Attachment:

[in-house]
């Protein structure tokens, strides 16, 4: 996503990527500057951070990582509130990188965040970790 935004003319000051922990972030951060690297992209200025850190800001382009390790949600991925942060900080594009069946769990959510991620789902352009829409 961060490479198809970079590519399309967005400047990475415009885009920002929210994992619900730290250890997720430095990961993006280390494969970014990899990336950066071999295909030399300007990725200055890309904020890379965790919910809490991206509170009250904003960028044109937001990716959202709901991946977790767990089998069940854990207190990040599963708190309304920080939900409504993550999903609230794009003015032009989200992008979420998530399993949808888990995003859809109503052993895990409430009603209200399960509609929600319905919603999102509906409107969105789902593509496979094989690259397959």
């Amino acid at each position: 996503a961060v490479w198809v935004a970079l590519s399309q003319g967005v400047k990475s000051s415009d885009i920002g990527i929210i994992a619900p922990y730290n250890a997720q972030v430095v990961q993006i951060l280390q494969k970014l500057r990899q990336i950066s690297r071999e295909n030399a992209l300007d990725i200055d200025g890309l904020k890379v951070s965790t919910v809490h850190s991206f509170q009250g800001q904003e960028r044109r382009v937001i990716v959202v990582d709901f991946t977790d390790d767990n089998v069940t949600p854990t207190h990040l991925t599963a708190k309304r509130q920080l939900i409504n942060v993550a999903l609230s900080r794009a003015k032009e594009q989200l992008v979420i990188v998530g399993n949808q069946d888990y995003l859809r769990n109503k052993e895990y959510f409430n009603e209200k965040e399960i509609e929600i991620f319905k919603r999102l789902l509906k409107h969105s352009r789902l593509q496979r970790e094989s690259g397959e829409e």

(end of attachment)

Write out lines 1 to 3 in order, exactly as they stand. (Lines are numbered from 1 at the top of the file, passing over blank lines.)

[in-house]
């Protein structure tokens, strides 16, 4: 996503990527500057951070990582509130990188965040970790 935004003319000051922990972030951060690297992209200025850190800001382009390790949600991925942060900080594009069946769990959510991620789902352009829409 961060490479198809970079590519399309967005400047990475415009885009920002929210994992619900730290250890997720430095990961993006280390494969970014990899990336950066071999295909030399300007990725200055890309904020890379965790919910809490991206509170009250904003960028044109937001990716959202709901991946977790767990089998069940854990207190990040599963708190309304920080939900409504993550999903609230794009003015032009989200992008979420998530399993949808888990995003859809109503052993895990409430009603209200399960509609929600319905919603999102509906409107969105789902593509496979094989690259397959």
């Amino acid at each position: 996503a961060v490479w198809v935004a970079l590519s399309q003319g967005v400047k990475s000051s415009d885009i920002g990527i929210i994992a619900p922990y730290n250890a997720q972030v430095v990961q993006i951060l280390q494969k970014l500057r990899q990336i950066s690297r071999e295909n030399a992209l300007d990725i200055d200025g890309l904020k890379v951070s965790t919910v809490h850190s991206f509170q009250g800001q904003e960028r044109r382009v937001i990716v959202v990582d709901f991946t977790d390790d767990n089998v069940t949600p854990t207190h990040l991925t599963a708190k309304r509130q920080l939900i409504n942060v993550a999903l609230s900080r794009a003015k032009e594009q989200l992008v979420i990188v998530g399993n949808q069946d888990y995003l859809r769990n109503k052993e895990y959510f409430n009603e209200k965040e399960i509609e929600i991620f319905k919603r999102l789902l509906k409107h969105s352009r789902l593509q496979r970790e094989s690259g397959e829409e």